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A 3D Printer in Every Home? Not Yet!

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A 3D Printer in Every Home? Not Yet!

– by Fred Kahl

Investor Place recently published an article posing the question as to when we will see a tipping point for 3D printing becoming widely adopted (see With the advent of affordable 3D printers like Makerbot's Replicator, we are currently seeing a lot of technically proficient early adopters, but how long will it be before big companies start sending replacement parts to consumers as digital files to be printed out? In my opinion, we're still a ways off.  As the article points out it's just a matter of time before the big players like HP and Epson get into the 3D printer game. Once the big guys embrace 3D printing, it's only a matter of time until all kinds of industries give up on selling physical items and embrace digital distribution of "physibles". Until then, the real barrier that affordable 3D printing currently faces is the usability of the software tools that integrate the desktop with the peripheral printer. Right now we're in a "Wild West" period of software tools that are in their infancy. Until freely available software becomes more usable to people like my mom, 3D printing will be restricted to tech savvy early adopters.

To understand what I mean, lets look at the the 3D printing process. 3D printing starts with a 3D model in the form of an STL file. These can be created in freely available programs like Google Sketch up, and then exported as STL (Note however that Sketch Up still requires a plugin to export the file as .STL). Users like my mom aren't about to start learning 3D modeling though. Fortunately, Makerbot created, a community site for sharing things to print. So, my mom could theoretically go there to browse items, select something that she'd like to print, then download a file to print out. But it's not as easy as just hitting print. To print a model, it first has to be "sliced", or tuned into a series of 2D drawings that will be stacked on the print bed. How thin the slices are determines the quality of a print, as well as how long it takes to print out. So the user has to load the STL file into printing software, maybe scale and position it on the print bed, select slicing settings. If there are lots of overhangs the print will require enabling supports that can be cut away after printing. Finally, we're ready to run a slicing command. It can take quite several minutes to slice a complex model. The final output of this is a G-code file. G-code is a text file of coordinate points in space ready to be sent to the printer. Now the printing can start! But we're years away from printing speeds that rival that of paper printers- a large or high quality 3D print can take more than half a day to produce!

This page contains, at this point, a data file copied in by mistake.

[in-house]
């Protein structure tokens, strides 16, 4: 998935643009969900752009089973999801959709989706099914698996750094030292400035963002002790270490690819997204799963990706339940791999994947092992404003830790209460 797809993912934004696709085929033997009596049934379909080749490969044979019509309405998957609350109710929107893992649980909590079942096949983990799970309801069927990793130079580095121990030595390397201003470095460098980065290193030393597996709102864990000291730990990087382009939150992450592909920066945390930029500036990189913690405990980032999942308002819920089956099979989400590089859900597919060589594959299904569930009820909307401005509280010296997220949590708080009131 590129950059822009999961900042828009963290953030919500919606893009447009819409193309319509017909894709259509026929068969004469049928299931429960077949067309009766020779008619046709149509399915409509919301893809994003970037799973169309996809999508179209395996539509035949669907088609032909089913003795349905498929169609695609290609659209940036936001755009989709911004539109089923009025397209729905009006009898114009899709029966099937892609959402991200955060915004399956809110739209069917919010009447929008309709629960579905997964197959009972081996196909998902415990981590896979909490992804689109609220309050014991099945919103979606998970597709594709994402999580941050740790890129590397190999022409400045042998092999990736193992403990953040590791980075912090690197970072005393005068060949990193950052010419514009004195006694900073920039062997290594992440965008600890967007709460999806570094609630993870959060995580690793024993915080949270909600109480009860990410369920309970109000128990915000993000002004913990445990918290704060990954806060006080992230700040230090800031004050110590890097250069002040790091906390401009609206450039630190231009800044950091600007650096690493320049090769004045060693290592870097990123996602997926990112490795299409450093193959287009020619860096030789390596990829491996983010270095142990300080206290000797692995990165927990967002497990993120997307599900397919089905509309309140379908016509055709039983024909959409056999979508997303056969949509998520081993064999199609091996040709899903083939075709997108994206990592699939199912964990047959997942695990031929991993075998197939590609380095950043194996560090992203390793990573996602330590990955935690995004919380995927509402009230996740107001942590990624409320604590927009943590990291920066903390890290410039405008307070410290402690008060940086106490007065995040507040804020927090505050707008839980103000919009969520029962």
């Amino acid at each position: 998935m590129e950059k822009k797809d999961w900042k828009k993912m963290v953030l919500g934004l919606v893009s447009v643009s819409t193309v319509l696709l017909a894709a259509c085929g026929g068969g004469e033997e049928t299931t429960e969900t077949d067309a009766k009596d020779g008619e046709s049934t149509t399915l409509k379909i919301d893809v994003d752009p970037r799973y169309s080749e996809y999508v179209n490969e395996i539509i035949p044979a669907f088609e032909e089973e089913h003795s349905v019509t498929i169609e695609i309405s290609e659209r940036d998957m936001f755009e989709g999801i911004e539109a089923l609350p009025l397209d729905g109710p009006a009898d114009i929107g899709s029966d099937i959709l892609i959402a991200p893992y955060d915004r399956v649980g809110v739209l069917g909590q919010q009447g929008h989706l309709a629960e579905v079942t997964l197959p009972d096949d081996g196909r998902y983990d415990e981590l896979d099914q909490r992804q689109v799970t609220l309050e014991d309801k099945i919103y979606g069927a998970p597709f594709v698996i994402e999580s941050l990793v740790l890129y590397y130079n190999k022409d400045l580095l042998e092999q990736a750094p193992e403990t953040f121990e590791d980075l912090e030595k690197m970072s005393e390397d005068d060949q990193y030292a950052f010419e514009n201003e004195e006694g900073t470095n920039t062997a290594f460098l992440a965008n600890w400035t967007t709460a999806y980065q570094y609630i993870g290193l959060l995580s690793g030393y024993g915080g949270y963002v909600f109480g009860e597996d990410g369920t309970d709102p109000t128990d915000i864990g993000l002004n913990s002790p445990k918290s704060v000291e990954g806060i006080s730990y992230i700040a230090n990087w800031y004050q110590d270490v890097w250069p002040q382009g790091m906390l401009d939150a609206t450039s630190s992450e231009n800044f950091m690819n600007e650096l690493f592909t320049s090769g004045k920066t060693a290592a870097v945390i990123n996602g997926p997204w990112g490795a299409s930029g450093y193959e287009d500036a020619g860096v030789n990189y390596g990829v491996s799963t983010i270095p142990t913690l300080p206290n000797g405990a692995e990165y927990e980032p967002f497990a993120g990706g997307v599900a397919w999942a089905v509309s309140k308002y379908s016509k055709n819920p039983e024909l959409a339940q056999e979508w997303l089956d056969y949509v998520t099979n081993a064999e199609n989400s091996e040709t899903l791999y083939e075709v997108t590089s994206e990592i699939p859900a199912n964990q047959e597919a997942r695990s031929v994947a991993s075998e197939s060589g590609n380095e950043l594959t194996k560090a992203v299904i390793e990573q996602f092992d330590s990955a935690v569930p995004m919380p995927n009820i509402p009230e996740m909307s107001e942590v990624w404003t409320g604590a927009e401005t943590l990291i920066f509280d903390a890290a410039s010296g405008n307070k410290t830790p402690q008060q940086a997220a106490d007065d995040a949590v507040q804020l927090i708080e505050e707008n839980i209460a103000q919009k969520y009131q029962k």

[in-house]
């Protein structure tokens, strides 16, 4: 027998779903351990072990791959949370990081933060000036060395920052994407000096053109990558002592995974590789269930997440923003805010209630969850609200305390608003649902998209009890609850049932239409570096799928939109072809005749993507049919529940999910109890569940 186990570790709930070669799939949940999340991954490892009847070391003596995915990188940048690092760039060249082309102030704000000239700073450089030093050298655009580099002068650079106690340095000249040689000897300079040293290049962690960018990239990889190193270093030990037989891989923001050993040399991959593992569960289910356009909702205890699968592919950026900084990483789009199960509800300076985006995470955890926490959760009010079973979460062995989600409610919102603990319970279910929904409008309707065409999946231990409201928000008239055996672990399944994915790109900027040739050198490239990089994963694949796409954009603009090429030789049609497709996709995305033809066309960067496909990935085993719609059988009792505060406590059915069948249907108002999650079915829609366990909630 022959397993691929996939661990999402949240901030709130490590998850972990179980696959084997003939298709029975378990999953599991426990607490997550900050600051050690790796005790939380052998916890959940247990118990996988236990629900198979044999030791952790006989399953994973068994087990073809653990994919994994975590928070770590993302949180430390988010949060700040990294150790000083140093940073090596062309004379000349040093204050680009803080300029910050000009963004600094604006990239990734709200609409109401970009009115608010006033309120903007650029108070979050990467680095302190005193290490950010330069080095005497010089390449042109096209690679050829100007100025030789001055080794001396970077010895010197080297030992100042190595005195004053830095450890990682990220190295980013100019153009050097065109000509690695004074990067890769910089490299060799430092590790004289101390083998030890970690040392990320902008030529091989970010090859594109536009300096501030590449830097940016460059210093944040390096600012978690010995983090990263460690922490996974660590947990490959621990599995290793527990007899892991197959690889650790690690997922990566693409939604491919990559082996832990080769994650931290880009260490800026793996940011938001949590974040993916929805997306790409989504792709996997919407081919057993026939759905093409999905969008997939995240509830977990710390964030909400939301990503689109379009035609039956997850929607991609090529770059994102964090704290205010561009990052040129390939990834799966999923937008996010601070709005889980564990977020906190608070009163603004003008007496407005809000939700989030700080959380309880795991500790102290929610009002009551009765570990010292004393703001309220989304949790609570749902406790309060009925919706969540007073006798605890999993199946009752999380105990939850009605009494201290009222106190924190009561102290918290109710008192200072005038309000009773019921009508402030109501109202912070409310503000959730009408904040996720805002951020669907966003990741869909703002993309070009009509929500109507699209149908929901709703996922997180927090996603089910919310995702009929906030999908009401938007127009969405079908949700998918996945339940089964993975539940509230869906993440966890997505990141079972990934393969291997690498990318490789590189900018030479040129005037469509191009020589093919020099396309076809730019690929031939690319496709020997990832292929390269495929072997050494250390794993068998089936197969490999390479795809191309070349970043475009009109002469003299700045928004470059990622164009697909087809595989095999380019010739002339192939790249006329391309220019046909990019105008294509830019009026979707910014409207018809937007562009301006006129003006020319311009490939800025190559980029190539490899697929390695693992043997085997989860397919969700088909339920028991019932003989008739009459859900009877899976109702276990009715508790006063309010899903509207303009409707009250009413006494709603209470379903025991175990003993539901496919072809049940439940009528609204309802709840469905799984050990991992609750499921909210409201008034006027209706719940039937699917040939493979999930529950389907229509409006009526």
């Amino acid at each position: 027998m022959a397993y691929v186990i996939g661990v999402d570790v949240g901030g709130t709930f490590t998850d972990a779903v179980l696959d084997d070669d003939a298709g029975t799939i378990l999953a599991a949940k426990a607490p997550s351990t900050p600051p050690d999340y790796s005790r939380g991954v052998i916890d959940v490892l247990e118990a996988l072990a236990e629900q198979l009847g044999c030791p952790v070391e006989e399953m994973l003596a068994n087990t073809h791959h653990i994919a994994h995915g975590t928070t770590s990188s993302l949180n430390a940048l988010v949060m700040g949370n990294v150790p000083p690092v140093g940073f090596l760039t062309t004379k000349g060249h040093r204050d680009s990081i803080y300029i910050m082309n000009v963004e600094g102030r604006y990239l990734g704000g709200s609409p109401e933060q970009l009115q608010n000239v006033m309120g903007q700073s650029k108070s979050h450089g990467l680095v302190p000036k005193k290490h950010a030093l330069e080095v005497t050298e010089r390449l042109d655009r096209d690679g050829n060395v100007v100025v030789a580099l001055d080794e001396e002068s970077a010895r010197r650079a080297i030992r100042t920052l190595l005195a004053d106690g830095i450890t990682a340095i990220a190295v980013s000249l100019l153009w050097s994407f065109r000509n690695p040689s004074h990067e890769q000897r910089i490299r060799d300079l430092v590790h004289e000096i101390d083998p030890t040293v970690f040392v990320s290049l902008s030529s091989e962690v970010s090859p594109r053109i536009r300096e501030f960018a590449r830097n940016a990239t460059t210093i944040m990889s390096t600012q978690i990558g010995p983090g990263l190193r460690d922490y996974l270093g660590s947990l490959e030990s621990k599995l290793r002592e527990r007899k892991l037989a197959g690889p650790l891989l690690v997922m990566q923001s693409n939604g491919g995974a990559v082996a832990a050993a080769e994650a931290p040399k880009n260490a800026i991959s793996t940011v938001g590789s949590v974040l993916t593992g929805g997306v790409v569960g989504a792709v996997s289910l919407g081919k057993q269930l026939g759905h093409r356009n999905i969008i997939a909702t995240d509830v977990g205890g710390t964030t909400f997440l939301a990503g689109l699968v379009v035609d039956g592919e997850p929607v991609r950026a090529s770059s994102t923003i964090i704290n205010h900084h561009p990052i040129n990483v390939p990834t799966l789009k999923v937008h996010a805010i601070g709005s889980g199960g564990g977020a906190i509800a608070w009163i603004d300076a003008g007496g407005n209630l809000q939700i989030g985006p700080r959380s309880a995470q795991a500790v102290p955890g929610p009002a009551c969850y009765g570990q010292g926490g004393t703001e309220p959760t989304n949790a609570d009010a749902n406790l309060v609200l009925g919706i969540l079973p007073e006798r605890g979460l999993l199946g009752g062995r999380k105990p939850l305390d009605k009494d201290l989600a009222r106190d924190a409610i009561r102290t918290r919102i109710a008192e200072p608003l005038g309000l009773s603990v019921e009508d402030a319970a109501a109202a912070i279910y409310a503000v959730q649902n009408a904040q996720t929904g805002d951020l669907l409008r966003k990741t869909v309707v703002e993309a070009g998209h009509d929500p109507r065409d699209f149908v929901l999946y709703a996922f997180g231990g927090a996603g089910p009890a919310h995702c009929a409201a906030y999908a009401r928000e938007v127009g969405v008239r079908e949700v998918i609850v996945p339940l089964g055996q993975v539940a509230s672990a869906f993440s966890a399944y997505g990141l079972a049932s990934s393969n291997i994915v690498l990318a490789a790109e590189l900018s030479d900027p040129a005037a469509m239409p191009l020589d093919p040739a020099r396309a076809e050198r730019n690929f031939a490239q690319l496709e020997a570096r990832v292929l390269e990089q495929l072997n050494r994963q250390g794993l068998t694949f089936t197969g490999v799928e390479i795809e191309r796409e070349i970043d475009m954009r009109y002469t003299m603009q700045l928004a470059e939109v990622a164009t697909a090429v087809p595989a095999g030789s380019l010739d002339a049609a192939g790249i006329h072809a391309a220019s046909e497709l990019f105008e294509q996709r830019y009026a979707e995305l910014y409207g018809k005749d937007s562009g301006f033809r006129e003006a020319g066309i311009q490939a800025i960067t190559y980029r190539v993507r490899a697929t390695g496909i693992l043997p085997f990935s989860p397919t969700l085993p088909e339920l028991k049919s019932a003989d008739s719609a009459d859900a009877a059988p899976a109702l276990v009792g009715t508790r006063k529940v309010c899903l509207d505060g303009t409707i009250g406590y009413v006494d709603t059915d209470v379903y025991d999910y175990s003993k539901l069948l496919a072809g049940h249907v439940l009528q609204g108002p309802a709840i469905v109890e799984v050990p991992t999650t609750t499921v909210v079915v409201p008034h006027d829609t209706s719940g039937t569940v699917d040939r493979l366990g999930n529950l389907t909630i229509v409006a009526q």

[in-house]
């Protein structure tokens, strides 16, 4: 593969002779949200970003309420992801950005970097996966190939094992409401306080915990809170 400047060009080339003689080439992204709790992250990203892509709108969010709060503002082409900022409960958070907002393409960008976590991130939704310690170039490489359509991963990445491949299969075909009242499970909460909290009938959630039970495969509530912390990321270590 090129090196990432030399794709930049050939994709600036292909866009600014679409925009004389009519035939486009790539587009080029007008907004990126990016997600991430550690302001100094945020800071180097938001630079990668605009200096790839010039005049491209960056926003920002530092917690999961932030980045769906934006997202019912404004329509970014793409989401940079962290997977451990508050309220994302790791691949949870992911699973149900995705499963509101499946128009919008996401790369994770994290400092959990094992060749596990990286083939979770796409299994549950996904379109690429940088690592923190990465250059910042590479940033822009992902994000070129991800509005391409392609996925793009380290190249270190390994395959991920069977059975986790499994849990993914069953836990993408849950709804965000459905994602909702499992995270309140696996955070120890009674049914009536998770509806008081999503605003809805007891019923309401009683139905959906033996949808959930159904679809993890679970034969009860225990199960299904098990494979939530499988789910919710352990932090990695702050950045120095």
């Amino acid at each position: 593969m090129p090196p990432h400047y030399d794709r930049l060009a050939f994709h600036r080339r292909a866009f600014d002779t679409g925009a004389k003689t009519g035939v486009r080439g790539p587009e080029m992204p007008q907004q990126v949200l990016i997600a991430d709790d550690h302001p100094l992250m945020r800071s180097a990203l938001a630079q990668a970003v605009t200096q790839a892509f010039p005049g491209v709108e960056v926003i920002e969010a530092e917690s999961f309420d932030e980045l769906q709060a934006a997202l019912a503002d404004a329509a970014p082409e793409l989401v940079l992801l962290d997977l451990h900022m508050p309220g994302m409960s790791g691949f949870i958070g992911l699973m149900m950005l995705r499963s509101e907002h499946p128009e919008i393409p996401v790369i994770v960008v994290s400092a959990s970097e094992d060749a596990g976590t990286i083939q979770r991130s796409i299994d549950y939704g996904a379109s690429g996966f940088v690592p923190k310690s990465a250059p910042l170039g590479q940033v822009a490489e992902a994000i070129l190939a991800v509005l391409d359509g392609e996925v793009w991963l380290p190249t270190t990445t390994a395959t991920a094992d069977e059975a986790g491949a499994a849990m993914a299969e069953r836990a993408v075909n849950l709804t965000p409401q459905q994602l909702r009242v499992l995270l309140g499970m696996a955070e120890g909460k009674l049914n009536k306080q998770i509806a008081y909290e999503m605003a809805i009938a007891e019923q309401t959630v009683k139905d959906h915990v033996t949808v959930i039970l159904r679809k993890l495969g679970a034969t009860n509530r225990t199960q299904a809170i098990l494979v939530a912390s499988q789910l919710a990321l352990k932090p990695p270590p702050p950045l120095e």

Since so much of the current energy of 3D printing is tied up in the open source community, I've focussed my investigation on open source software tools. If we look at some of the main open source printing software interfaces, you'll see what I mean about this being geared to more technical users. Pronterface is widely used for Reprap printers. I installed it on my mac. Since there was no installer, it required me going into Terminal's command line, installing the latest build of Python, then installing several Python scripts and setting file permissions via the command line before it would even work! After all that, take a look at the interface and see if you know where to begin? This makes my eyes want to bleed! 


Fortunately, the main printer software people seem to be using does have an actual installer! ReplicatorG is another open source slicing and printing software, but again I ask "Could my mom use this?". I'm not so sure. It's definitely a lot more usable than Pronterface, but lacks an easy to follow path for users. The great thing is that it's open source and is  continually being refined by users in the community, including a software team at Makerbot. 


One project I'd like to see folded into ReplicatorG is Pleasant 3D, another open source program that actually does a great job of previewing what the G-code for your print files will look like. The program's use of sliders and bright, friendly colors are non intimidating, user friendly and inviting. The cleanness of this interface is where 3D printing interfaces need to go. 


Until 3D printing dialogues are vastly simplified I don't think we're going to see a 3D printer in every home. These interfaces desperately need a simple and clear call to action that communicates 3D printing's 3 step process:  Load, Slice and Print. By all means the interface should also offer gear heads the ability to get in deep under the hood and mannually edit their G-code, but the goal should be a simple interface. For example,  why not replace UI elements like form fields with simple sliders for print quality and print time? Until 3D printing embraces conventions of the familiar print dialogues we all know, it's not ready for the mass market. When 3D print dialogues are as simple as today's typical paper print diague, then we'll really start to see a 3D printer in every home!